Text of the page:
Pierre Clastre’s seminal work Society against the State marked a turning point in the history of political anthropology. But this founding piece has brought much more into social sciences. Underlying his ethnographic reflection on the culture and political organisation of South-American societies there is a particular epistemological scaffolding that buttresses his ethnographic work.
Foucault assertively recommended Clastres book (vid. Les mailles du pouvoir, Dits et Écrits, 1981: 1003), as he saw in the French anthropologist work a compelling new perspective on how power is exercised, far away from a liberal -and Marxist- understanding of power. Foucault acknowledges Clastres new conception of power as a technology, a conception that aims to overcome the privilege of the law and the prohibition, which ultimately dominated the ethnological work from Durkheim until Lévi-Strauss.
Clastres unravels the cultural and economic features of South American primitive communities so as to shine a light on what does it mean to live in society politically and without a state. One of the features he is interested in is the institution of chieftainship, which is central to understand the political organisation of these societies, and therefore of power. The chief needs to hold specific traits such as the capacity to moderate and act as a peacemaker, an attitude prone to generosity by means of sharing all his possessions, and communication skills so as to perform outstanding speeches.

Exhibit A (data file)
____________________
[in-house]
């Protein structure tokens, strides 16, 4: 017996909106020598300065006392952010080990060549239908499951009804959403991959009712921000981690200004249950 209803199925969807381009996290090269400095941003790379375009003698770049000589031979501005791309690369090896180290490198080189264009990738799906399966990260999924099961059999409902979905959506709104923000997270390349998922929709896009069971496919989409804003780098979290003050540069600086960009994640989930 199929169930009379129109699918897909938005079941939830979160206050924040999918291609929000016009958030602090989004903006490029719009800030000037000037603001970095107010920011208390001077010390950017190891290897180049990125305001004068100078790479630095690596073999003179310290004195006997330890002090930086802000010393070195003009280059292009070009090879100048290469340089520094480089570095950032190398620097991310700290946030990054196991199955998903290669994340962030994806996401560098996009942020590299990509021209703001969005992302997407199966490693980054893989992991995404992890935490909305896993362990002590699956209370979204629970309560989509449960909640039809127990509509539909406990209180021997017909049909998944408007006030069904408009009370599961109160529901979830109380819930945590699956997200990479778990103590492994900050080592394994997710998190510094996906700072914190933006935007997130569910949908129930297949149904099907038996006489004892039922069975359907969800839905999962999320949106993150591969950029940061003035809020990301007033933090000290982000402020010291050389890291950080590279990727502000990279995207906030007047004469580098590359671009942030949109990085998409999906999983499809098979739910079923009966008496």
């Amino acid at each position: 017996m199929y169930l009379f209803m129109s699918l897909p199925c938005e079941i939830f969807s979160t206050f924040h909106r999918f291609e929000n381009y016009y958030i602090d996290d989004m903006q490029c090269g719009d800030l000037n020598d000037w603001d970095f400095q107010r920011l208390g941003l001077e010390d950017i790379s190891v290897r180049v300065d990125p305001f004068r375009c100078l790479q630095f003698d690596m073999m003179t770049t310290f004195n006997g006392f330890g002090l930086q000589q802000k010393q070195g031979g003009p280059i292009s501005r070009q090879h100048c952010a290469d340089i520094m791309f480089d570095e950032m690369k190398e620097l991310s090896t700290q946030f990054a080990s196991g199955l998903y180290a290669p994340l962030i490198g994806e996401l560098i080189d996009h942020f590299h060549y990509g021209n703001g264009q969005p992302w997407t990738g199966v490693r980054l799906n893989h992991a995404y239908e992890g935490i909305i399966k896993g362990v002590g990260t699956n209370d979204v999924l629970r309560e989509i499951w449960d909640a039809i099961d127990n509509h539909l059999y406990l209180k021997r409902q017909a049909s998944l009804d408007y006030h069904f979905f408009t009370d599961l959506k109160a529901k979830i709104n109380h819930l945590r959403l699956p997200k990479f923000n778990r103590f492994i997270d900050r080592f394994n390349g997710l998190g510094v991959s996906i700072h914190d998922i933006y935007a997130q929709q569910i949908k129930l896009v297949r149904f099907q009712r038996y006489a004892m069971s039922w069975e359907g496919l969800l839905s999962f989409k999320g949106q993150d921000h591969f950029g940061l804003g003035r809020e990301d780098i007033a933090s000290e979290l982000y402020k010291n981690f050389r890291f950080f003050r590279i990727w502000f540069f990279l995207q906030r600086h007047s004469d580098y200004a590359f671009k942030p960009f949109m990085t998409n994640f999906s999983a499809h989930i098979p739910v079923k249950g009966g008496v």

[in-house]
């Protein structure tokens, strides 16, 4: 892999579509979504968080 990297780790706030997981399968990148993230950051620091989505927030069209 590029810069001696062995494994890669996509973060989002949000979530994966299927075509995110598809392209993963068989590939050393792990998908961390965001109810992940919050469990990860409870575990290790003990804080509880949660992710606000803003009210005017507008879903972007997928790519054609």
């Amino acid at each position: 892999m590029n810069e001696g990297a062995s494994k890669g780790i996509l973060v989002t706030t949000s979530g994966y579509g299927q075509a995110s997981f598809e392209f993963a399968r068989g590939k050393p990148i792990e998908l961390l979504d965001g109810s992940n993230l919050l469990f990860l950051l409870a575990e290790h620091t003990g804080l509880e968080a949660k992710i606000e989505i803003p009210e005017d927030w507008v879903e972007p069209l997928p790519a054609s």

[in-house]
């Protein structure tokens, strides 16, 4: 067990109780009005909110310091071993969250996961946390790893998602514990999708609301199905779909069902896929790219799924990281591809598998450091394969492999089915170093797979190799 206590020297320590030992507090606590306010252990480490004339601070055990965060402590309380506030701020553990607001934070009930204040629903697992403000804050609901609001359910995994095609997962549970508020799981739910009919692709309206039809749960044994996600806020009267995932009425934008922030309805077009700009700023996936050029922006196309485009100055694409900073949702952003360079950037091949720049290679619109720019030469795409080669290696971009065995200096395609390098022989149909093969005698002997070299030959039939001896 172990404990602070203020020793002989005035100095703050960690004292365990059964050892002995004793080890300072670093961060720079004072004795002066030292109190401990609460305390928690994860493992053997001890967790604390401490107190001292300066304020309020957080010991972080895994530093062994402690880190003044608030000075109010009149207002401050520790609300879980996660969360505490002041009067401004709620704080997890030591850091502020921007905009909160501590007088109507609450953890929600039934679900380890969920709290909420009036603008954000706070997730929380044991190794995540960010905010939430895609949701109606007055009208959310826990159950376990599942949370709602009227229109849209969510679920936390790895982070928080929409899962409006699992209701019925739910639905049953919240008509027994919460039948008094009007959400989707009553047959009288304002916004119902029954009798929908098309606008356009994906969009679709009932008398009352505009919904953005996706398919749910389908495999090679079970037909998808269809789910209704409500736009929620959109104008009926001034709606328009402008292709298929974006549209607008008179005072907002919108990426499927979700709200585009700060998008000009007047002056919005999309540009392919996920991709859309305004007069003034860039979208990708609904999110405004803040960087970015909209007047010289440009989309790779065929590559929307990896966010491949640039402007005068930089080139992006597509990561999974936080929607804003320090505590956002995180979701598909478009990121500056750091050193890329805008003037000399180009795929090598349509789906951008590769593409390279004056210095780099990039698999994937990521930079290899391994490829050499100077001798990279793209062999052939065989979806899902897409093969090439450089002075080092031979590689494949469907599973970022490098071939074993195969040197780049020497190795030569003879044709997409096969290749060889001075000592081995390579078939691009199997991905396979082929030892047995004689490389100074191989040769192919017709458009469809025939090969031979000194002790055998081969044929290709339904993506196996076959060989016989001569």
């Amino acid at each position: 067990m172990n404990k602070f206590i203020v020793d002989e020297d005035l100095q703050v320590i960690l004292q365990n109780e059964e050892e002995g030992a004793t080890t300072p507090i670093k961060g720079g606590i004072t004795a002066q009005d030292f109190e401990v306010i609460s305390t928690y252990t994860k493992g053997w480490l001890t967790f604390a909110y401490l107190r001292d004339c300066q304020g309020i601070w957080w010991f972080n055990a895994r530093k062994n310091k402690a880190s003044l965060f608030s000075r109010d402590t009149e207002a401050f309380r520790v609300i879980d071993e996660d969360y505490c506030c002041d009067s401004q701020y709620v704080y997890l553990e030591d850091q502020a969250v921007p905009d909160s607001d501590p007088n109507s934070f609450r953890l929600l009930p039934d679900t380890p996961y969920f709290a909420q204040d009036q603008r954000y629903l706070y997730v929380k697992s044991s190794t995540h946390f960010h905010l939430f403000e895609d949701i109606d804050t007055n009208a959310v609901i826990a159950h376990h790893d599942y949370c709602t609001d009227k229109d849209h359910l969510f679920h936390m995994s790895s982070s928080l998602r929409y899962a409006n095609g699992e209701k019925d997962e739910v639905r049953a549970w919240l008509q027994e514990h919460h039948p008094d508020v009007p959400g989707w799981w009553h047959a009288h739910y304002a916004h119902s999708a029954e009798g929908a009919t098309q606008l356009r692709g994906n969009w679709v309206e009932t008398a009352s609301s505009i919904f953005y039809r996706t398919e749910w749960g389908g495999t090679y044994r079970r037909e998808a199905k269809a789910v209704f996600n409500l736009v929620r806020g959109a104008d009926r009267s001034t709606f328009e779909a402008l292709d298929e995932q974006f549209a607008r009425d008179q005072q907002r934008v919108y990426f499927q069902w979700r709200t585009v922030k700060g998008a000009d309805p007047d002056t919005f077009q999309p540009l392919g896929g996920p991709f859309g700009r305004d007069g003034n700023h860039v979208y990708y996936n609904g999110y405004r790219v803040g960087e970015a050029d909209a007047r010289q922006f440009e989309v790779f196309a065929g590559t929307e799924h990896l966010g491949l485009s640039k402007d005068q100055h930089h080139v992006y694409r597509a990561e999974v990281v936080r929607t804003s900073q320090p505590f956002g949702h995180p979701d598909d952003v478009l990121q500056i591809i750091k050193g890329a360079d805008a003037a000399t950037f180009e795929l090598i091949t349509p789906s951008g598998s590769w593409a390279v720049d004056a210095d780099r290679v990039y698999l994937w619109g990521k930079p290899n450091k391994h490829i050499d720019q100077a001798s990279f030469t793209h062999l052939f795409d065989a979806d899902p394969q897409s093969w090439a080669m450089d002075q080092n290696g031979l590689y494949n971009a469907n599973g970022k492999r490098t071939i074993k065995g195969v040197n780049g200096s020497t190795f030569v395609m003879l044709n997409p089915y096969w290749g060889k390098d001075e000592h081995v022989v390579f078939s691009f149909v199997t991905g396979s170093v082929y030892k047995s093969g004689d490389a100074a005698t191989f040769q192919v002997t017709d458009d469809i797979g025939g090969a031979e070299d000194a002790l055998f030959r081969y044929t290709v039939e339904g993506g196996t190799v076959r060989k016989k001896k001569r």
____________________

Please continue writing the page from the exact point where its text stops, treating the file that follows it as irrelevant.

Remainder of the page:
However, Clastres is troubled because the institution of the chief does not obey the rules that one would imagine after reading Hobbes’ Leviathan. The indian chief is not endowed with real might, rather the chief is only a by-product of the tribe or community’s might. Clastres points towards the chief’s lack of authority. The tribe or community function is to negate the power of the chief.
This is why Clastres asks: «Just what is this power that is deprived of its own exercise? What is that defines the chief, since he lacks authority?» This is the initial riddle that remains in all its mystery and the one which anthropology should adventure to grasp politically:
From where does this institution without «substance» derive its strenght to endure? For what needs to be understood is the bizarre persistence of a «power» that is practically powerless, of a chieftainship without authority, of a function operating in a void.Pierre Clastres (1989 ), Society Against the State, New York: Zone Books. P. 29.